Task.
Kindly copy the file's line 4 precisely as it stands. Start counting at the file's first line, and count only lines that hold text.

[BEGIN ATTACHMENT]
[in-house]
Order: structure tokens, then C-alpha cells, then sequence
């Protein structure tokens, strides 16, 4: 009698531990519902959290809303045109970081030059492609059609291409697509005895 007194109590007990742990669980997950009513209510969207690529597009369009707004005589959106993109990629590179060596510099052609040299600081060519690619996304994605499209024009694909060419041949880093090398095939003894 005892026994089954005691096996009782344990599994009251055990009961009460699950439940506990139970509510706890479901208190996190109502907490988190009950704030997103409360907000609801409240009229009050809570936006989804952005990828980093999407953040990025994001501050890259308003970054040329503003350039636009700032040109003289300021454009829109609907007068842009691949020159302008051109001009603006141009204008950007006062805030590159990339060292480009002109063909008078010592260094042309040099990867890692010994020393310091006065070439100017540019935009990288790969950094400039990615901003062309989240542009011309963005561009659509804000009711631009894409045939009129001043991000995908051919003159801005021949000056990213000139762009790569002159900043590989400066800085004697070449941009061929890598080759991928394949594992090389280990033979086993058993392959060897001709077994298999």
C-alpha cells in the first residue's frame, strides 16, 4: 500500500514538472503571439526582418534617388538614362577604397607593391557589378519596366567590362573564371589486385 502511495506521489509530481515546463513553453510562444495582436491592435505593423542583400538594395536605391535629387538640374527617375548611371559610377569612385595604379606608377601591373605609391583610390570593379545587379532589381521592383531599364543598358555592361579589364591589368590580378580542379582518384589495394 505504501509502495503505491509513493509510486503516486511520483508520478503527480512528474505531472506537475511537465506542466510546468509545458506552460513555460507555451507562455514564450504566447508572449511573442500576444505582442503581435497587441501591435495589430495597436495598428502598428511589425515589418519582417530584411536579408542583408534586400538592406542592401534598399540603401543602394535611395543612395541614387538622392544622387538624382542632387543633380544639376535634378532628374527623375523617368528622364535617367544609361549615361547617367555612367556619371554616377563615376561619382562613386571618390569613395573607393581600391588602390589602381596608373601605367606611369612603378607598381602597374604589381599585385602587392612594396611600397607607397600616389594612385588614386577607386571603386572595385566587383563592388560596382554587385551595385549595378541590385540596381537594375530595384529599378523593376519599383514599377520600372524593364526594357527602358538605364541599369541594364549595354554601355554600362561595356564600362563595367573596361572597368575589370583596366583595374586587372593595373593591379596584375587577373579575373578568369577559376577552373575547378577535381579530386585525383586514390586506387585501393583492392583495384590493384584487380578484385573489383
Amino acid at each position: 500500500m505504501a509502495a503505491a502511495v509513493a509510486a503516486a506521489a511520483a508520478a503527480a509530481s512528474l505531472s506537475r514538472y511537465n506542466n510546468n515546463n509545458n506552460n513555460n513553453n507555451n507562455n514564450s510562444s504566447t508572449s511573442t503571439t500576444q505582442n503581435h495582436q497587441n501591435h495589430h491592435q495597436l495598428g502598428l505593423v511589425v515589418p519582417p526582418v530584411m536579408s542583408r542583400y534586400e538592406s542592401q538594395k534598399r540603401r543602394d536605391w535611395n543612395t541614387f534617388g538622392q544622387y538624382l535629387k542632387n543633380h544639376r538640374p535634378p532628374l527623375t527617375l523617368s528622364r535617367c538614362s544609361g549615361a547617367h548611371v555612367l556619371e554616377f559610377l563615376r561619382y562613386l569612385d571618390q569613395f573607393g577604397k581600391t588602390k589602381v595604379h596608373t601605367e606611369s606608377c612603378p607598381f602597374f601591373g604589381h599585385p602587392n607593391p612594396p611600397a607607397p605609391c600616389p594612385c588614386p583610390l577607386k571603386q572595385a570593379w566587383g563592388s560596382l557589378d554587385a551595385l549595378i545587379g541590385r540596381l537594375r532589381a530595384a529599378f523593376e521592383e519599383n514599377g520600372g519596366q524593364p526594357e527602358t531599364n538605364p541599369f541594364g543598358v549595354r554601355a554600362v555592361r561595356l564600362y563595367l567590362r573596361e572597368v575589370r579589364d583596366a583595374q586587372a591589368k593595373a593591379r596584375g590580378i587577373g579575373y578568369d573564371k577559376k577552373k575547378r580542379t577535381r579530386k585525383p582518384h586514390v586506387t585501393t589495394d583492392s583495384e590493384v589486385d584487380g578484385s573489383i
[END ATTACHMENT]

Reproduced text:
C-alpha cells in the first residue's frame, strides 16, 4: 500500500514538472503571439526582418534617388538614362577604397607593391557589378519596366567590362573564371589486385 502511495506521489509530481515546463513553453510562444495582436491592435505593423542583400538594395536605391535629387538640374527617375548611371559610377569612385595604379606608377601591373605609391583610390570593379545587379532589381521592383531599364543598358555592361579589364591589368590580378580542379582518384589495394 505504501509502495503505491509513493509510486503516486511520483508520478503527480512528474505531472506537475511537465506542466510546468509545458506552460513555460507555451507562455514564450504566447508572449511573442500576444505582442503581435497587441501591435495589430495597436495598428502598428511589425515589418519582417530584411536579408542583408534586400538592406542592401534598399540603401543602394535611395543612395541614387538622392544622387538624382542632387543633380544639376535634378532628374527623375523617368528622364535617367544609361549615361547617367555612367556619371554616377563615376561619382562613386571618390569613395573607393581600391588602390589602381596608373601605367606611369612603378607598381602597374604589381599585385602587392612594396611600397607607397600616389594612385588614386577607386571603386572595385566587383563592388560596382554587385551595385549595378541590385540596381537594375530595384529599378523593376519599383514599377520600372524593364526594357527602358538605364541599369541594364549595354554601355554600362561595356564600362563595367573596361572597368575589370583596366583595374586587372593595373593591379596584375587577373579575373578568369577559376577552373575547378577535381579530386585525383586514390586506387585501393583492392583495384590493384584487380578484385573489383